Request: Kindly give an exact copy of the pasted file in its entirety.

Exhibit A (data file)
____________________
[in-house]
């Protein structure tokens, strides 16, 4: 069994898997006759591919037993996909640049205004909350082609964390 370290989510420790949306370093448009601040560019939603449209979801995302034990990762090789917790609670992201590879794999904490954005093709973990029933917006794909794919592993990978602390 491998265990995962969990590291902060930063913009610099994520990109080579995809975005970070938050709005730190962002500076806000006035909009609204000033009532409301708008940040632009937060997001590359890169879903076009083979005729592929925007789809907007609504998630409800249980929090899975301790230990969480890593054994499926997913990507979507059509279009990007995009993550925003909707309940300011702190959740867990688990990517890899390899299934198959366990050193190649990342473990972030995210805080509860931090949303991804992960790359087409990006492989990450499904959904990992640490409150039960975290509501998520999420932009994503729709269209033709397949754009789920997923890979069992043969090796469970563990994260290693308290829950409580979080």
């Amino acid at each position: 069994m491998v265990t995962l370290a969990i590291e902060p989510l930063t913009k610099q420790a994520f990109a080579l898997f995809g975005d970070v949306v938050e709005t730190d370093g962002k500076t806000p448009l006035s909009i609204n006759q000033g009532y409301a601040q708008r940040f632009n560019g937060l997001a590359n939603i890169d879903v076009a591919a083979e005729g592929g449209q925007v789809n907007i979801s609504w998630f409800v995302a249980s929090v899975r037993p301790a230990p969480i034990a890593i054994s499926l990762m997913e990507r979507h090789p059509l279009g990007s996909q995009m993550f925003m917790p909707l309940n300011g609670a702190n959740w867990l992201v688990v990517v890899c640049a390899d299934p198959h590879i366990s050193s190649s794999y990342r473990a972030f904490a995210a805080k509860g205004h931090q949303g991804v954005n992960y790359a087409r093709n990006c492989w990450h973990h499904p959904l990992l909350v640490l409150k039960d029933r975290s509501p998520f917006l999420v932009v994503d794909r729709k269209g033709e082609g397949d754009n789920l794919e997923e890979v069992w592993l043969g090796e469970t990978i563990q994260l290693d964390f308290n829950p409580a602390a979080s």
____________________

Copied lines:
[in-house]
């Protein structure tokens, strides 16, 4: 069994898997006759591919037993996909640049205004909350082609964390 370290989510420790949306370093448009601040560019939603449209979801995302034990990762090789917790609670992201590879794999904490954005093709973990029933917006794909794919592993990978602390 491998265990995962969990590291902060930063913009610099994520990109080579995809975005970070938050709005730190962002500076806000006035909009609204000033009532409301708008940040632009937060997001590359890169879903076009083979005729592929925007789809907007609504998630409800249980929090899975301790230990969480890593054994499926997913990507979507059509279009990007995009993550925003909707309940300011702190959740867990688990990517890899390899299934198959366990050193190649990342473990972030995210805080509860931090949303991804992960790359087409990006492989990450499904959904990992640490409150039960975290509501998520999420932009994503729709269209033709397949754009789920997923890979069992043969090796469970563990994260290693308290829950409580979080």
């Amino acid at each position: 069994m491998v265990t995962l370290a969990i590291e902060p989510l930063t913009k610099q420790a994520f990109a080579l898997f995809g975005d970070v949306v938050e709005t730190d370093g962002k500076t806000p448009l006035s909009i609204n006759q000033g009532y409301a601040q708008r940040f632009n560019g937060l997001a590359n939603i890169d879903v076009a591919a083979e005729g592929g449209q925007v789809n907007i979801s609504w998630f409800v995302a249980s929090v899975r037993p301790a230990p969480i034990a890593i054994s499926l990762m997913e990507r979507h090789p059509l279009g990007s996909q995009m993550f925003m917790p909707l309940n300011g609670a702190n959740w867990l992201v688990v990517v890899c640049a390899d299934p198959h590879i366990s050193s190649s794999y990342r473990a972030f904490a995210a805080k509860g205004h931090q949303g991804v954005n992960y790359a087409r093709n990006c492989w990450h973990h499904p959904l990992l909350v640490l409150k039960d029933r975290s509501p998520f917006l999420v932009v994503d794909r729709k269209g033709e082609g397949d754009n789920l794919e997923e890979v069992w592993l043969g090796e469970t990978i563990q994260l290693d964390f308290n829950p409580a602390a979080s």